Which Business School Graduates With the Highest Degree Amounts?
Business school graduates with the highest degree amounts tend to earn significantly more than their peers who did not graduate with the same degree, according to a study released Tuesday by the Institute for College Access & Success (ICAS).
Institute for College and Career Success, a nonprofit organization dedicated to improving college affordability, analyzed graduates with at least five years of work experience, as well as those who had completed only a high school diploma, to find the best business schools for those looking to start a career in the financial services industry.
The report also included graduates who had only completed two years of college and those who graduated with a bachelor’s degree, earning between $50,000 and $75,000.
For the study, ICAS surveyed more than 100,000 graduates in 2019, with about 1.7 million graduates, or roughly 1.4 percent, enrolled in business schools.
ICAS also analyzed the salaries of graduates who received an associate’s or bachelor’s degrees and those with a master’s degree.
The average associate’s and bachelor’s-degree-earning bachelor’s grad earned between $51,000 to $67,000 in 2019.
For those with at most a master or associate’s degree and a bachelor degree, their average pay was $52,000, or 6.6 percent of the median.
For graduates with a combined master’s and associate’s-level degree and no degree, the average earnings were $60,000 or 13.5 percent of median pay.
For all graduates, the median salary was $70,000 for a bachelor, $75.00 for an associate, $85.00 and $100.00, respectively.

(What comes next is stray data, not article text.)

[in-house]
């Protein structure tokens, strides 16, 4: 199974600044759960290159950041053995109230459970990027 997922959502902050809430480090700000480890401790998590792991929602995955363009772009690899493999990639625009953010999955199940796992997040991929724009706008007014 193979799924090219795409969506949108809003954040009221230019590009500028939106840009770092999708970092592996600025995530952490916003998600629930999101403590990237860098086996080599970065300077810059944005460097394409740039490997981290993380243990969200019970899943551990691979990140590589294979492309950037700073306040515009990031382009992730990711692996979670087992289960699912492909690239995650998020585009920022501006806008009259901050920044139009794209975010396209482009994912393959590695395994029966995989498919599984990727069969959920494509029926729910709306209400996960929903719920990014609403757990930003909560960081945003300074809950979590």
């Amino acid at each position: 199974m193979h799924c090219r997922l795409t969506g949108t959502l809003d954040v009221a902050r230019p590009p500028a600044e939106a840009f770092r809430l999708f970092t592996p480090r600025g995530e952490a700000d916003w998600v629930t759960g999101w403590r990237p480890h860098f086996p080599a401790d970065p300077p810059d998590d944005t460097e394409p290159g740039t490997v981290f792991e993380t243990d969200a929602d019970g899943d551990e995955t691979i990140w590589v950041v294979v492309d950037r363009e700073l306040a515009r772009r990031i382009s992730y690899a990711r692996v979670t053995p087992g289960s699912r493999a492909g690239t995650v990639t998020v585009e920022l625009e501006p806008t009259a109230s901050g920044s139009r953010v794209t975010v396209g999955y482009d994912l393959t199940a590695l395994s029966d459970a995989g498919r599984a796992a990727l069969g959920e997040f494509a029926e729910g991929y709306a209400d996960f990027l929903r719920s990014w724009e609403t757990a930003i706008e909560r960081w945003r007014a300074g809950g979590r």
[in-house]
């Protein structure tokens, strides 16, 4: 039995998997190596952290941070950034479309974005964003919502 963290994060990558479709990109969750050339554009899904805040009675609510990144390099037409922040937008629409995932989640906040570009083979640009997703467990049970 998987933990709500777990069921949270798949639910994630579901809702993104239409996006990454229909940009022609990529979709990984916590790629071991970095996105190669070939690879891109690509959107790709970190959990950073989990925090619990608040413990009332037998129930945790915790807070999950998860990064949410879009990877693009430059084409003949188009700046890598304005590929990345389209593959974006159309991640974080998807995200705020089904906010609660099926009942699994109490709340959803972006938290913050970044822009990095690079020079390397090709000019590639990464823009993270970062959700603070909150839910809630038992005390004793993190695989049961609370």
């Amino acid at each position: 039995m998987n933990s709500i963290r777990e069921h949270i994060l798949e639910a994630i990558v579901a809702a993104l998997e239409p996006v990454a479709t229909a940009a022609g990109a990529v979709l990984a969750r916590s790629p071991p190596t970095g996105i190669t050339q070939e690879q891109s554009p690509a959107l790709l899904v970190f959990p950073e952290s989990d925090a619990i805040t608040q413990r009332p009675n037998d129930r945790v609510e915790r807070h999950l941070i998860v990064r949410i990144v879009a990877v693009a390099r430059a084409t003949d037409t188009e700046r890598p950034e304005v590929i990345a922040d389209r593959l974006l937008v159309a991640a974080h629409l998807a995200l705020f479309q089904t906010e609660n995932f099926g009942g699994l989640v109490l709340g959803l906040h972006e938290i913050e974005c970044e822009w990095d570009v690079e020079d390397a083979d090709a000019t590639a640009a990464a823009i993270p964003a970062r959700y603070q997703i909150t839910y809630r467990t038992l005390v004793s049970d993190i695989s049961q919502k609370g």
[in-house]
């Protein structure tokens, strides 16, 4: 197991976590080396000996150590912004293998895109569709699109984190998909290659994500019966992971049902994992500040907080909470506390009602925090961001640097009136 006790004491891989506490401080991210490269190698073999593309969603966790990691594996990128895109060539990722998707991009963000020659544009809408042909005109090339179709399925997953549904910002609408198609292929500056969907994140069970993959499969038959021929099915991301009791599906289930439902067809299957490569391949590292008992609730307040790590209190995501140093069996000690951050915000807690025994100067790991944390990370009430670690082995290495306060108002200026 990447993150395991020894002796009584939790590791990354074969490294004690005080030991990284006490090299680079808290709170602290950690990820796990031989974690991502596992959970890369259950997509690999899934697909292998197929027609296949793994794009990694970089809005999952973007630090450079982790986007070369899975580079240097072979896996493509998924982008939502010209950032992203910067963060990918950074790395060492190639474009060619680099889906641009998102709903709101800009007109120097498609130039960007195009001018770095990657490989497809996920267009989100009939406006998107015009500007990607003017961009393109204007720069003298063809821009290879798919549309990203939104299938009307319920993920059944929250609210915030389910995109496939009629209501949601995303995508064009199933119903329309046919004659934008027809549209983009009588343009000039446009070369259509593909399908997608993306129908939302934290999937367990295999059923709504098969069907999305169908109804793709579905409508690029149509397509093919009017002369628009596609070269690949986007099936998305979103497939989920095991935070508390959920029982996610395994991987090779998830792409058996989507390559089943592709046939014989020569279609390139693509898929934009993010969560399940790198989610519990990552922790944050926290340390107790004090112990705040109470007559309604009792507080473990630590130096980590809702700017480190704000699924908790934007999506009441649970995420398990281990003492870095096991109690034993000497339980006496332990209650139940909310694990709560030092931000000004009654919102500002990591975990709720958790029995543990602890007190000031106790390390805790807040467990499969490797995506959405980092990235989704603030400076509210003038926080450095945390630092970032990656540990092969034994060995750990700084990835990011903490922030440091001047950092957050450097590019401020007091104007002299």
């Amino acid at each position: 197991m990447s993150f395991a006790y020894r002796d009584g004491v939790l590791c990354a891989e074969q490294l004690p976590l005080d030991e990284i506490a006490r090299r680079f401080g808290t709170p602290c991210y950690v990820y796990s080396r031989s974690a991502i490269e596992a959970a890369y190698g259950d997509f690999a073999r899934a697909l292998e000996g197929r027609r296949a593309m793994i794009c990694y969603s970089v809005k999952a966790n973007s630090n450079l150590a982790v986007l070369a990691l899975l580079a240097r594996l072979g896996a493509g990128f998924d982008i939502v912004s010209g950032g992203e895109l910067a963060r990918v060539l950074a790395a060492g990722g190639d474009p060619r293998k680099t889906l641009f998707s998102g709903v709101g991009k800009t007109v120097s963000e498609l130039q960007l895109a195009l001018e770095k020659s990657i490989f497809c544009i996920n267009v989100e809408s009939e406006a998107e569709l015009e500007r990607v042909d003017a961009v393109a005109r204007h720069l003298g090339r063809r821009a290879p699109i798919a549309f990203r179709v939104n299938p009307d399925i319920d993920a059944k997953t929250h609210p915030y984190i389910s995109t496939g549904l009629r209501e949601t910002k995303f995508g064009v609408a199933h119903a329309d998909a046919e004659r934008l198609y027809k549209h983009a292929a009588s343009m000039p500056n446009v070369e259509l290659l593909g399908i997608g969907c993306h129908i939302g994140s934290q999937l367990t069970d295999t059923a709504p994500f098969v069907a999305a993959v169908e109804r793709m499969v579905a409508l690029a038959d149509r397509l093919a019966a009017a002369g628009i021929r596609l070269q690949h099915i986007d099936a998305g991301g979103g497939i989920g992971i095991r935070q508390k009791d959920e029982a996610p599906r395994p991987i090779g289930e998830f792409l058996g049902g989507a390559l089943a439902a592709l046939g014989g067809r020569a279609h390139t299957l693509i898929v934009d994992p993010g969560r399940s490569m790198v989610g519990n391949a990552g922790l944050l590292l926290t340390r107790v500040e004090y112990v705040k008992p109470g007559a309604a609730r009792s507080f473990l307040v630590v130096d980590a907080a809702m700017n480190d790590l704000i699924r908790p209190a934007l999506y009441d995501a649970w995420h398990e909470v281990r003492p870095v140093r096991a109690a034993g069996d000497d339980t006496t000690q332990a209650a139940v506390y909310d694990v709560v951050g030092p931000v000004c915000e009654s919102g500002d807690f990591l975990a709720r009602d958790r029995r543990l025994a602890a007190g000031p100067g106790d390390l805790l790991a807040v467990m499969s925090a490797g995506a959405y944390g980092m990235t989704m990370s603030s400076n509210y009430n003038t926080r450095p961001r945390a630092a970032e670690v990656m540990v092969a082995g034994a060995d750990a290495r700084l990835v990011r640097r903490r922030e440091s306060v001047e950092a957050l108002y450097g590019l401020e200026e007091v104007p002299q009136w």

For students who earned a bachelor or associate degree, they made a median salary of $82,000 but had median pay of $73,000 if the degree was a business school, $79,000 with a business degree, and $93,000 as an entry-level employee.
The study found that the median starting salary for a business major was $78,000; the median entry-rank salary for an entry school was $84,000 (which would have made the school the fifth-highest starting salary in the study).
The median starting salaries for entry schools are also higher than the starting salaries of business majors who were at most the sixth-highest paying entry schools.
For example, the entry-ranked median starting pay for a school that has a combined business and management major and a master of science degree was $82.75 in 2019; for an MBA program, the starting pay was slightly less at $76,400.
For business school graduates who did earn a bachelor and associate degree but did not earn a business or management major, the pay was lower: $57,200 for the combined business degree and an associate degree; $52.75 for the business and master’s programs; and $60.00 in the entry school.
The highest starting pay in 2019 for a entry school with an associate was $92,000 at the University of Delaware, while the highest starting salary of a business-school major was at the Johns Hopkins Bloomberg School of Public Health at $80,000 compared to the $72,400 starting pay of an associate.
While the median income for entry-school graduates in 2018 was less than the median pay for students who had earned an associate and bachelor degree in the same year, the difference was only about $4,600.